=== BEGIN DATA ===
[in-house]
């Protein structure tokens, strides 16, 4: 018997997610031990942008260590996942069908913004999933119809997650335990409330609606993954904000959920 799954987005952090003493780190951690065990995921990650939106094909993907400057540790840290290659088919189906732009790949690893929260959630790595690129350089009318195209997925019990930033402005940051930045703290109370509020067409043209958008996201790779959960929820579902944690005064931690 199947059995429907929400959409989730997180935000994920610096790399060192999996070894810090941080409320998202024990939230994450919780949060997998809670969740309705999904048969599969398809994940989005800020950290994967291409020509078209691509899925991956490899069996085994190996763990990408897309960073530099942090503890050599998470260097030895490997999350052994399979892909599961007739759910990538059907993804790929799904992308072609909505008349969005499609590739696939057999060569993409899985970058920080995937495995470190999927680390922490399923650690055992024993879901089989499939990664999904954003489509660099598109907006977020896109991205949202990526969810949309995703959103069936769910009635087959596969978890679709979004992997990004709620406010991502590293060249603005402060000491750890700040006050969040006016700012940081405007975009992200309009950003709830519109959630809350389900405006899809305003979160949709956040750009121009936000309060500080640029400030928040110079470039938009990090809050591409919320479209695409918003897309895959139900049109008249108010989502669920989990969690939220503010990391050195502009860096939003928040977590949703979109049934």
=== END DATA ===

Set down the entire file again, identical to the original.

[in-house]
């Protein structure tokens, strides 16, 4: 018997997610031990942008260590996942069908913004999933119809997650335990409330609606993954904000959920 799954987005952090003493780190951690065990995921990650939106094909993907400057540790840290290659088919189906732009790949690893929260959630790595690129350089009318195209997925019990930033402005940051930045703290109370509020067409043209958008996201790779959960929820579902944690005064931690 199947059995429907929400959409989730997180935000994920610096790399060192999996070894810090941080409320998202024990939230994450919780949060997998809670969740309705999904048969599969398809994940989005800020950290994967291409020509078209691509899925991956490899069996085994190996763990990408897309960073530099942090503890050599998470260097030895490997999350052994399979892909599961007739759910990538059907993804790929799904992308072609909505008349969005499609590739696939057999060569993409899985970058920080995937495995470190999927680390922490399923650690055992024993879901089989499939990664999904954003489509660099598109907006977020896109991205949202990526969810949309995703959103069936769910009635087959596969978890679709979004992997990004709620406010991502590293060249603005402060000491750890700040006050969040006016700012940081405007975009992200309009950003709830519109959630809350389900405006899809305003979160949709956040750009121009936000309060500080640029400030928040110079470039938009990090809050591409919320479209695409918003897309895959139900049109008249108010989502669920989990969690939220503010990391050195502009860096939003928040977590949703979109049934």